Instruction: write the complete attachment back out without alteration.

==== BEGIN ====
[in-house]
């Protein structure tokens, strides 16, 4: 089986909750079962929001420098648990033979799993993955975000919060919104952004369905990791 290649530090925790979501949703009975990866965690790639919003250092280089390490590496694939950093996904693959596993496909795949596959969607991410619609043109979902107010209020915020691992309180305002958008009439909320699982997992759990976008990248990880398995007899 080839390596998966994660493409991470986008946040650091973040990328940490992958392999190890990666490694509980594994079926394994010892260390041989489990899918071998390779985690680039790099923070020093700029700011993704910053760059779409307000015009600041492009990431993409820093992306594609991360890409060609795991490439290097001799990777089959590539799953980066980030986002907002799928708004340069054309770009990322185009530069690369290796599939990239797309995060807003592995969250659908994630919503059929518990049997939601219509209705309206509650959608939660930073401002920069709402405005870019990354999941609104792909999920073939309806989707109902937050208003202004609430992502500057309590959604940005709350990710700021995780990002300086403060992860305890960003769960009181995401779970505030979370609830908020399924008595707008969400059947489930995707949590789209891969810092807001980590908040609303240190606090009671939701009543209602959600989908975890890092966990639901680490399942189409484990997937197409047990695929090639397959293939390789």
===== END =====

[in-house]
């Protein structure tokens, strides 16, 4: 089986909750079962929001420098648990033979799993993955975000919060919104952004369905990791 290649530090925790979501949703009975990866965690790639919003250092280089390490590496694939950093996904693959596993496909795949596959969607991410619609043109979902107010209020915020691992309180305002958008009439909320699982997992759990976008990248990880398995007899 080839390596998966994660493409991470986008946040650091973040990328940490992958392999190890990666490694509980594994079926394994010892260390041989489990899918071998390779985690680039790099923070020093700029700011993704910053760059779409307000015009600041492009990431993409820093992306594609991360890409060609795991490439290097001799990777089959590539799953980066980030986002907002799928708004340069054309770009990322185009530069690369290796599939990239797309995060807003592995969250659908994630919503059929518990049997939601219509209705309206509650959608939660930073401002920069709402405005870019990354999941609104792909999920073939309806989707109902937050208003202004609430992502500057309590959604940005709350990710700021995780990002300086403060992860305890960003769960009181995401779970505030979370609830908020399924008595707008969400059947489930995707949590789209891969810092807001980590908040609303240190606090009671939701009543209602959600989908975890890092966990639901680490399942189409484990997937197409047990695929090639397959293939390789």